~ A Blog About Mindfulness and Other Musings~
Join me along this journey called life as we travel ever so gently, serenely, and mindfully.

Tuesday, September 20, 2011

A Question of Authenticity

Narcissus fell in love with his shadow because he could not recognize his true self. He ended up in love with a false sense of self -- his ego.
Lately, I, too, have been struggling with questions of authenticity. Who is the real me?

I reflect on the ways I conduct myself in my professional life and I find myself judging the persona of:

a woman with the right answers
a woman with high energy
a woman with confidence and
of competence.

But is this my authentic self or just the mask I put on?

In my most private moments, I know the self that I am far more comfortable with is the quiet self, the serenity snail if you will.

But I fear that self is de-valued in our fast-paced lives and in our quick interactions with others.

How do I, then, learn to integrate both selves instead of judging one or the other?

Does the answer simply lie in being present to my experiences at work, at home, and in the privacy of my own inner world? If I am present and mindful, then there is no room for the false ego, the Pinocchio of myself rearing its ugly head. So much easier said than done!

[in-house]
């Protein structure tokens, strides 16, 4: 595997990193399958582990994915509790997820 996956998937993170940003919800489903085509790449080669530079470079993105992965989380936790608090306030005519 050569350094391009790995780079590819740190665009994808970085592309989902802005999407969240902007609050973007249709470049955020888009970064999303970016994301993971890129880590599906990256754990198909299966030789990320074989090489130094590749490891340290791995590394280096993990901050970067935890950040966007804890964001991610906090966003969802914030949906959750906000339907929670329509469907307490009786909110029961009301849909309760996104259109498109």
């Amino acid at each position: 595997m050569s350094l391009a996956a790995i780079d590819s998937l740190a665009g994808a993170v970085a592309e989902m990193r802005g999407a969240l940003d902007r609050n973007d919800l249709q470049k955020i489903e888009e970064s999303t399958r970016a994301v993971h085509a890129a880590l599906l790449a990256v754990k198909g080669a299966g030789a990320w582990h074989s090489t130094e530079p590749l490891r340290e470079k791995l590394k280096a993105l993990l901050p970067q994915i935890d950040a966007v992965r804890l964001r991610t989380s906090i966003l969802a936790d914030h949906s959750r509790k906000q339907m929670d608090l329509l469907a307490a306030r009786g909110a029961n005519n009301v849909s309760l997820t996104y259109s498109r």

(This image was taken in Florence, Italy)

I know my mask is glued firmly in place when I feel threatened, insecure or as though I have to prove myself. Indeed, that is exactly how I feel in my new position at work right now.

If I could simply let go of my fears, and relax into myself, perhaps I would not feel such inner duality?

Unlike Narcissus, I want to fall in love with my authentic self, not my shadow.  To actually experience self-love that is true without the narcissism -- now that would be Divine.

(Taken at Boldt Castle)


Promod Sharma said...

Authenticity is overrated. We want to be perceived as better than we are. That can nudge us to become better — a virtuous cycle. We need to be inauthentic to succeed.

Asking the questions is the real victory. You are aware of issues. That is so much better than zipping through life without noticing or having an impact.

We change based on where we are. We generally behave differently in different places: home, work, party, wedding or funeral. Yet we can still be true to ourselves.

Serenity said...

So what I understand from your comment is that this contextual mask-changing is not only normal, but necessary AND it does not have to take away from who we really are.

I suppose I get stuck on viewing authenticity as also a form of sincerity and I'm not sure I always see myself as sincere when I put on a mask, say at work.

You've certainly given me a few things to thing about.

Thanks for leaving a comment.